Over the past few months, I’ve been intentionally researching helpful ways to communicate spiritual development that are clear to enough to express the observable growth in children and don’t imply simply legalistic development of rules, as well as ways to support and nurture children’s spiritual development.

The current series in James and Titus that presents faith as being something that is visible and lived out has really helped to squash that fear that recognising faith lived in action is being legalistic. Sure, that can be the case, but true faith leads to transformation from the inside out. We can see from both the Old and the New Testament the necessity to be simultaneously taught from his word and by his people and transformed by his spirit to grow in knowledge and love of the Lord and others.

Start children off on the way they should go, and even when they are old they will not turn from it.

Proverbs 22:6

Do not conform to the pattern of this world, but be transformed by the renewing of your mind. Then you will be able to test and approve what God’s will is—his good, pleasing and perfect will.

Romans 12:2

So, what are some examples of observable growth or evidence of a heart for God? Well, here’s just a few examples from the past year…

  • Multiple 7 -11 year old children deciding that they are going to commit to reading the Bible everyday before breakfast or before bed and the practice of this discipline being an encouragement to parents.
  • An 8 year old who made more extensive sermon notes than I do most weeks simply by giving it a go! Commenting not only on the content of the sermon but also on what it means for him.
  • A couple of networking kids who never fail to bring a friend along to Kids Club or Kids Kollide events, (in fact it’s usually multiple!) demonstrating their heart for the lost to know Christ.
  • A 9 year old who declared “I’ve got some news. I was talking to my dad about the end times the other day and I want to be baptised. I believe in Jesus and follow him and want to spend eternity with him.”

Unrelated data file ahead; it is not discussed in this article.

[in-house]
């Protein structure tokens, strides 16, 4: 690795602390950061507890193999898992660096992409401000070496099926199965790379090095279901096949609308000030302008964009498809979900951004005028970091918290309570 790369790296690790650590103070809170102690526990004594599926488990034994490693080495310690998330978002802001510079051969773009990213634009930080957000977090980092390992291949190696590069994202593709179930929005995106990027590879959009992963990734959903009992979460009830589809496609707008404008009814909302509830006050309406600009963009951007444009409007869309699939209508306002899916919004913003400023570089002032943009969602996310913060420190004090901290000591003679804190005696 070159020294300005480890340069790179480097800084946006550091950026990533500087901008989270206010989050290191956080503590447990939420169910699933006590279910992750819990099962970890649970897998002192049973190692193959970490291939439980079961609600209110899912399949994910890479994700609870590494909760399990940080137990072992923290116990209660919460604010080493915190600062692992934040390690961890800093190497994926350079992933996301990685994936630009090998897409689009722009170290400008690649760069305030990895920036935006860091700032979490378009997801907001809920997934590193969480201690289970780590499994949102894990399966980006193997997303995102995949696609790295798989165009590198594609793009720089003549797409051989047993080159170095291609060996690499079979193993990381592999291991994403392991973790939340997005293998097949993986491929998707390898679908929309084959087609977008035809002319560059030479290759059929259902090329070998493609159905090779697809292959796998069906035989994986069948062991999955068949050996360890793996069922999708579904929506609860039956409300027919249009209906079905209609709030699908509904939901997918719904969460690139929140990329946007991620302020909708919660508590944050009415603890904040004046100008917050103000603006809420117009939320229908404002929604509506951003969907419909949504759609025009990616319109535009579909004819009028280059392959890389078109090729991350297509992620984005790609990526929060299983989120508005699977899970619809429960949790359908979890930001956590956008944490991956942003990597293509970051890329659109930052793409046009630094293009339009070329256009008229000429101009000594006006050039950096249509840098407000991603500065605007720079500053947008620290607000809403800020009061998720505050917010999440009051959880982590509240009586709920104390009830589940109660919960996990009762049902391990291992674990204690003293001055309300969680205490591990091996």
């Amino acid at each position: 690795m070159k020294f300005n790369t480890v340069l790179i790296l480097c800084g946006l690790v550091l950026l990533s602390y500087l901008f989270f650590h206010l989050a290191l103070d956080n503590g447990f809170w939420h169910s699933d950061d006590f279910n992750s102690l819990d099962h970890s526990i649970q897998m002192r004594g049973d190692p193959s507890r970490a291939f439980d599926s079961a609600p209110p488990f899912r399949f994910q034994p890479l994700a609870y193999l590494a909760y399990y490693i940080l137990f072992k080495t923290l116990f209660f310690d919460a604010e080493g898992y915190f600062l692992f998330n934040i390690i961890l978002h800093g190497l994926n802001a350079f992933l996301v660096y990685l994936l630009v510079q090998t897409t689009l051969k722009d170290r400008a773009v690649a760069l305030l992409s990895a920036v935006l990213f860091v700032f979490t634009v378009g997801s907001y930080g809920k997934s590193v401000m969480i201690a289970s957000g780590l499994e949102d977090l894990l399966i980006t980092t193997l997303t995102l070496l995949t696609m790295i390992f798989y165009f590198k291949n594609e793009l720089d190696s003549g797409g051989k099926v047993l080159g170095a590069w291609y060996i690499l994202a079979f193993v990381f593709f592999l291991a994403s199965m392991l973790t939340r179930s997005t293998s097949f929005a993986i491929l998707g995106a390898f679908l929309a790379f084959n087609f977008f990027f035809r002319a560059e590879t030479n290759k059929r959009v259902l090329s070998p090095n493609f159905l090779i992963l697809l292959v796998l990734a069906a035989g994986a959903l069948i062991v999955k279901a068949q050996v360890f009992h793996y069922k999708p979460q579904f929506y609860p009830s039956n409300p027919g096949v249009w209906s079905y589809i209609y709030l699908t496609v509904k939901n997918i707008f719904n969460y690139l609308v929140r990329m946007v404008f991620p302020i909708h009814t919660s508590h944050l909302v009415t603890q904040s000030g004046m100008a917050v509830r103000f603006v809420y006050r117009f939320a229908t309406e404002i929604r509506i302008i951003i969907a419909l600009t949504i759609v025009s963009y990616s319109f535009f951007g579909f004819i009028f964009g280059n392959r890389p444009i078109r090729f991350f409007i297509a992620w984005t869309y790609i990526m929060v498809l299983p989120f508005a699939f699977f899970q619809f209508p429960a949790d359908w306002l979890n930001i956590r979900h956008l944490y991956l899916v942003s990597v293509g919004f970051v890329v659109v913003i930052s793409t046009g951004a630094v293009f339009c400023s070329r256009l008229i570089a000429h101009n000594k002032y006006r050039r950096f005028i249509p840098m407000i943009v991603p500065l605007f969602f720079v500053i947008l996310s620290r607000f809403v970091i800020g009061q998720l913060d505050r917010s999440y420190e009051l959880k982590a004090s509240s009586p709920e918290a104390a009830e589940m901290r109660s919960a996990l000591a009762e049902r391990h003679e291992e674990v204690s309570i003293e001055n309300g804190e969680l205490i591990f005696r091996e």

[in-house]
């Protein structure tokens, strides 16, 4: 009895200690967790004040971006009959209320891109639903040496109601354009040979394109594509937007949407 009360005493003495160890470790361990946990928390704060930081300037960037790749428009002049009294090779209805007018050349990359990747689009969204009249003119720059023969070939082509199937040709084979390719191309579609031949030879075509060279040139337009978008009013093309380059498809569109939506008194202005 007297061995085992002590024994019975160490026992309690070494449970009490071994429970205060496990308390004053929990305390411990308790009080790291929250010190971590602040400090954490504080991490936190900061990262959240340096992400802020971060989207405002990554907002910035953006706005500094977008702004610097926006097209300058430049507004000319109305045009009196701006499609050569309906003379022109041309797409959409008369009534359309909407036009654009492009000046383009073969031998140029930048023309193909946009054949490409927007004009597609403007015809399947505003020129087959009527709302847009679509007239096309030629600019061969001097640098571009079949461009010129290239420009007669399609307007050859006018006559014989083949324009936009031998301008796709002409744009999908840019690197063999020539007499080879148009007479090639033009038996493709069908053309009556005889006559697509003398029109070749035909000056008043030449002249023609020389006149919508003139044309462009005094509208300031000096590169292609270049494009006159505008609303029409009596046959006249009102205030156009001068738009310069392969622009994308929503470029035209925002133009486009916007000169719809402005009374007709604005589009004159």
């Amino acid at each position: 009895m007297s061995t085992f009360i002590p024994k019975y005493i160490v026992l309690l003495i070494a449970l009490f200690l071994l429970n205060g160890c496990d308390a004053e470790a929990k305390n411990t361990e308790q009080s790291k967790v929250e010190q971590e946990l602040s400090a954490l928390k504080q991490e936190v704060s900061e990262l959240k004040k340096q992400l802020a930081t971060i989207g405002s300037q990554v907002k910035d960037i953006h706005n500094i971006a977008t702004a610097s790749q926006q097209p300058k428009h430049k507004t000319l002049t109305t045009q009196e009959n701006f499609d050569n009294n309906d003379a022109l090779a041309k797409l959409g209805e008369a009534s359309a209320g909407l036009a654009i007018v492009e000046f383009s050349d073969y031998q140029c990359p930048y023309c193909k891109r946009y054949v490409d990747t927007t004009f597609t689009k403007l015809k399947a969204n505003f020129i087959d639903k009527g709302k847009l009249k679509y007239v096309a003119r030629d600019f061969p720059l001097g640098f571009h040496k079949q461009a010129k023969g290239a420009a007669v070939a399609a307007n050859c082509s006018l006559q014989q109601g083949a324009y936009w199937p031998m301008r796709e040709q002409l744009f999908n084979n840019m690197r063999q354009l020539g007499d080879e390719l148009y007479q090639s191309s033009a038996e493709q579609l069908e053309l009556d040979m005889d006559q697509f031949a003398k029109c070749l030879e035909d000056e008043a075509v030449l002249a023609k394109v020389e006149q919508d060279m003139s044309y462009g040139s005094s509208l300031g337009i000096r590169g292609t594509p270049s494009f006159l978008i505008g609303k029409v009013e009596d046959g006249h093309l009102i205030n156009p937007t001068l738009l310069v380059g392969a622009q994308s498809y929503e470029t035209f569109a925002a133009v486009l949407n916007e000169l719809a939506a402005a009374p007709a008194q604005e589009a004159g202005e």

• A few verbal creche kids who, upon pointing out flowers, say ‘God made the flowers!’ in an excited tone. The joy that knowledge brings them evident in their smiles.

So what’s the encouragement from this? Children are disciples! They are capable of understanding and loving God and others just as we are. And they are often a huge encouragement in how matter of fact they are. What they believe is almost always carried out in immediate reaction. If they’re hungry, you’ll know about it. If they’re angry, you’ll know about it. If they love Jesus and have a heart for him, you’ll know about it. What a blessing!

What can we, as adults, learn from this? There are two thingsI can think of… 

1. Why do our actions not so clearly match our beliefs anymore? What’s stopping us from letting people know that we have a heart for Jesus? There’s an idol we might not have known we’re holding on to. 

2. Children are so capable! I have seen each of the children from regular church families engrossed in something throughout my time discipling them (yes, ALL of them). Whether it be their personal prayer journals, deciphering memory verses or clues or learning lines to act out a story. Children love to be challenged and grow, and are naturally curious, especially about what’s important to the significant adults in their lives. They’ll look to you as parents and other safe adults in their lives (yes that means you without kids too!) to model and set boundaries for them and for support as they practice things that might be new to them like a daily quiet time, sitting in church, listening and making notes, singing enthusiastically, praying regularly or taking part in communion. 

We can all show grace to these young disciples as they grow in these things and each other as we teach them. Discipleship is a journey and they’re just at the very beginning! We’re so grateful for the kids in our midst and the wonderful witness they are! What’s one way you can help disciple a child in your life this week?

Meaghan Gates | Children’s Minister